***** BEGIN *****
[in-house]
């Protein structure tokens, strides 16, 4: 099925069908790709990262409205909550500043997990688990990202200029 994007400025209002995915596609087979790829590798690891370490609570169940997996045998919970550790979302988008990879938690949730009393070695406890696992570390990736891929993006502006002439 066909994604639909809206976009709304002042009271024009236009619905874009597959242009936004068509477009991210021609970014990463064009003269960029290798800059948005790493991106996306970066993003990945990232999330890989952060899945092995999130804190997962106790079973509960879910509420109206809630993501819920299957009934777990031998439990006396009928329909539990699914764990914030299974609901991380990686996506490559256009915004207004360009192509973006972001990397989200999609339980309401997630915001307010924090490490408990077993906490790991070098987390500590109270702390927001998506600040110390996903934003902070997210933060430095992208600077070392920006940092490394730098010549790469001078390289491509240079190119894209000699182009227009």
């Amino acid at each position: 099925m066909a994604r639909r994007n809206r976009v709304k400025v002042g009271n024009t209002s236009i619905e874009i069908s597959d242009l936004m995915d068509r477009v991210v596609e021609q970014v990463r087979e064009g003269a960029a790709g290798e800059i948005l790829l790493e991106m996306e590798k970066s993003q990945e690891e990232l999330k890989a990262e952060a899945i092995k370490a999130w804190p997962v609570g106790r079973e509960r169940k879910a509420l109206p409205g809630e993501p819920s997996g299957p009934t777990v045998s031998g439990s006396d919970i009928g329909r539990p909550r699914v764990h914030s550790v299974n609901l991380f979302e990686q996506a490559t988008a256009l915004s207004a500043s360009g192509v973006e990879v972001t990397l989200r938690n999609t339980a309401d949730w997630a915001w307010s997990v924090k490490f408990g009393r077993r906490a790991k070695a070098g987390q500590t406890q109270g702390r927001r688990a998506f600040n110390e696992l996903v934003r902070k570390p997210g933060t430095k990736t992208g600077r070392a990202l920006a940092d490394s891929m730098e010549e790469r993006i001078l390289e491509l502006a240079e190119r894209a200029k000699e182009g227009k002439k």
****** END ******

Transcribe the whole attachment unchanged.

[in-house]
């Protein structure tokens, strides 16, 4: 099925069908790709990262409205909550500043997990688990990202200029 994007400025209002995915596609087979790829590798690891370490609570169940997996045998919970550790979302988008990879938690949730009393070695406890696992570390990736891929993006502006002439 066909994604639909809206976009709304002042009271024009236009619905874009597959242009936004068509477009991210021609970014990463064009003269960029290798800059948005790493991106996306970066993003990945990232999330890989952060899945092995999130804190997962106790079973509960879910509420109206809630993501819920299957009934777990031998439990006396009928329909539990699914764990914030299974609901991380990686996506490559256009915004207004360009192509973006972001990397989200999609339980309401997630915001307010924090490490408990077993906490790991070098987390500590109270702390927001998506600040110390996903934003902070997210933060430095992208600077070392920006940092490394730098010549790469001078390289491509240079190119894209000699182009227009």
């Amino acid at each position: 099925m066909a994604r639909r994007n809206r976009v709304k400025v002042g009271n024009t209002s236009i619905e874009i069908s597959d242009l936004m995915d068509r477009v991210v596609e021609q970014v990463r087979e064009g003269a960029a790709g290798e800059i948005l790829l790493e991106m996306e590798k970066s993003q990945e690891e990232l999330k890989a990262e952060a899945i092995k370490a999130w804190p997962v609570g106790r079973e509960r169940k879910a509420l109206p409205g809630e993501p819920s997996g299957p009934t777990v045998s031998g439990s006396d919970i009928g329909r539990p909550r699914v764990h914030s550790v299974n609901l991380f979302e990686q996506a490559t988008a256009l915004s207004a500043s360009g192509v973006e990879v972001t990397l989200r938690n999609t339980a309401d949730w997630a915001w307010s997990v924090k490490f408990g009393r077993r906490a790991k070695a070098g987390q500590t406890q109270g702390r927001r688990a998506f600040n110390e696992l996903v934003r902070k570390p997210g933060t430095k990736t992208g600077r070392a990202l920006a940092d490394s891929m730098e010549e790469r993006i001078l390289e491509l502006a240079e190119r894209a200029k000699e182009g227009k002439k």